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From: Brookings Papers on Economic Activity
Spring 2013
pp. 51-65 | 10.1353/eca.2013.0010

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Comment by Amanda Pallais

This paper by Caroline Hoxby and Christopher Avery provides a comprehensive analysis of the differences in college application patterns between high-achieving students of differing family incomes. It finds that high-achieving, low-income students apply to substantially different sets of colleges than do their higher-income peers. Over half of the low-income group send SAT or ACT test scores to at least one nonselective college and do not send scores to any college with a median test score within 15 percentiles of their own score. Only 8 percent send scores to a portfolio containing at least one "match" college, one "safety" college, and no nonselective college.

This paper is not the first to note that low-income students apply to different sets of colleges than high-income students (see, for example, Spies 2001, Bowen and others 2005, and Pallais and Turner 2006). However, it is distinguished by its comprehensiveness and the sheer amount of data that allow the authors to fully characterize the application choices of high-achieving students. The paper starts with data on everyone in the high school class of 2008 who took either the ACT or the SAT I. Then it links these students to the colleges they sent scores to, to data on their high schools, and to data on their census block and zip code, as well as to information on whether and where they ultimately enrolled in college and whether they had completed a 4-year degree by 2012.

After showing the differences in application patterns between high-and low-income high achievers, the paper considers the characteristics both of those low-income students whose application behavior is similar to high-income students' (what the authors call "achievement-typical" students) and of those who do not apply to selective institutions ("income-typical" students). Achievement-typical students are more likely to come from schools and neighborhoods where they could more easily obtain information about colleges (for example, because they are more likely to have teachers who attended selective colleges and friends from earlier cohorts who applied to selective colleges). The paper suggests that many low-income, high-achieving students would actually benefit from attending selective colleges but do not apply, because unlike high-income students, they do not have specific relevant information (for example, about the range of colleges available, colleges' true costs, or the relevant benefits of attending specific colleges).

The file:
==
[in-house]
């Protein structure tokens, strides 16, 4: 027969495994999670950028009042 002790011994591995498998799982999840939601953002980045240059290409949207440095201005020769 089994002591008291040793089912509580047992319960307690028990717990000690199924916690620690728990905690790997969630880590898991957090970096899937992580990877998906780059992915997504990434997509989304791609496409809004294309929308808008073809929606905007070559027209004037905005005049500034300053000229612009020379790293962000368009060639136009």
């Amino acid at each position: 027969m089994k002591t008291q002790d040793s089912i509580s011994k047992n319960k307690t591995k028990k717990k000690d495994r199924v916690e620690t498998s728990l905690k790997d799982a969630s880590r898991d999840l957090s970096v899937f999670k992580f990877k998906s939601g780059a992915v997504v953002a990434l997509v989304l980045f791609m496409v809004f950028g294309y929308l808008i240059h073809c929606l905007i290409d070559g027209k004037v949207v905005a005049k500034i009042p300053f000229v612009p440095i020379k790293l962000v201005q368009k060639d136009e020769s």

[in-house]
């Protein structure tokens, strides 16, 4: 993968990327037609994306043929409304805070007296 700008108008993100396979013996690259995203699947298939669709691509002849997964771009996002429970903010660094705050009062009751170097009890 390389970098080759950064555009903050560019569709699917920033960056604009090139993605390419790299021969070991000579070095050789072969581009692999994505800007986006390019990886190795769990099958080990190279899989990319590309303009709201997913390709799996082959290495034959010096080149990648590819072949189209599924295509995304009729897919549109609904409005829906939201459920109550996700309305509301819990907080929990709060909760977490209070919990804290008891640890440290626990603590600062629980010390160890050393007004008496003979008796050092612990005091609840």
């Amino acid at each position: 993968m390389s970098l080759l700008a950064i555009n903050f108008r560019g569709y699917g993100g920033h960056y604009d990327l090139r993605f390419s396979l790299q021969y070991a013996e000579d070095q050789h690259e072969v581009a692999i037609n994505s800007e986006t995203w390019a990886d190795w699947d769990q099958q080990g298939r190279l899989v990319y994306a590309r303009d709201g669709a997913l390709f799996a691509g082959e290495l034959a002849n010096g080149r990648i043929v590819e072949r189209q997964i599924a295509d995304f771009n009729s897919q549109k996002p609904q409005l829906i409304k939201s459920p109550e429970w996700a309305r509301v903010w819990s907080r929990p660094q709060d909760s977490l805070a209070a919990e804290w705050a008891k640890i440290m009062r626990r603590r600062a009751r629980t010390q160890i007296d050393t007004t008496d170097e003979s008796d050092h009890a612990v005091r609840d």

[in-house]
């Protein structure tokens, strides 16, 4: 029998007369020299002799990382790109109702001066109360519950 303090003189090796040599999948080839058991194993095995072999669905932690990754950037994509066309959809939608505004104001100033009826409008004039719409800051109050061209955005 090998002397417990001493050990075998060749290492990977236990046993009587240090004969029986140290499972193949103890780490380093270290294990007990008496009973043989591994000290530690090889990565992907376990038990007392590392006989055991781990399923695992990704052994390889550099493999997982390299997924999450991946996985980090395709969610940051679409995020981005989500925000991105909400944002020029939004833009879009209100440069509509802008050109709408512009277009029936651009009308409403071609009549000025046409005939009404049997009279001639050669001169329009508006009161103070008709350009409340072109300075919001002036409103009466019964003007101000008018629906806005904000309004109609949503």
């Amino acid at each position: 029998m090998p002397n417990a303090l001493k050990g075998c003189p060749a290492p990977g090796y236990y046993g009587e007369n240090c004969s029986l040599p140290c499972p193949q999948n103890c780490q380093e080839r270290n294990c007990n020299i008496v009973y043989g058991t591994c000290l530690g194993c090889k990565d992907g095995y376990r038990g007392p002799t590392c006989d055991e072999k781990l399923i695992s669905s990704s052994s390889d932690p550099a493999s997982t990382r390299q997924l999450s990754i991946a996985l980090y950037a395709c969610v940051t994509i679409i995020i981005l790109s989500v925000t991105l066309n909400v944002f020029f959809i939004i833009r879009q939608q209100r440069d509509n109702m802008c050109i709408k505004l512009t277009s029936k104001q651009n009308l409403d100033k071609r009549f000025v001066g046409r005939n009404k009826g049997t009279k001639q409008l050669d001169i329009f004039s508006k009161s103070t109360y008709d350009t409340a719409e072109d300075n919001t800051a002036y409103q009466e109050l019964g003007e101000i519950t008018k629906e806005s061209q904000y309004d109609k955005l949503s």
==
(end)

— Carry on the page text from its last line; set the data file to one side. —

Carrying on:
A closely related explanation for low-income high achievers' distinct application choices is that applying to college or for financial aid is prohibitively difficult for some. For example, they may be less likely to have parents or guidance counselors who can assist them with the application process. This explanation also implies that low-income high-achievers might benefit from attending selective colleges but are failing to apply. However, if the applications themselves are preventing these students from attending selective colleges, simply providing more information without also assisting them in filling out the applications (or simplifying the application process) will not be effective. In the rest of this comment, I summarize some of the existing literature on these two explanations as they relate to low-income students in general, not just high-achievers. This relatively new literature provides many examples in which giving high school students information about colleges or assistance with completing applications affects whether and where students attend college.

A recent paper by Hoxby and Sarah Turner (2013) presents the results of a randomized experiment with several different treatments. In one treatment, they sent high-achieving, low-income students information on colleges' actual net cost. They found that this induced students to apply to more colleges and raised the likelihood both of their applying to a selective college and of their being admitted. (The point estimate also implies that this intervention increased the probability that students attended a selective college, but it is not statistically significant.) Another randomized treatment sent students information about suggested application strategies, college graduation rates, and application deadlines. Additionally, it sent students a copy of the Common Application (a standardized application used by many colleges), perhaps making it easier to apply. This treatment also induced students to send more applications and led to...



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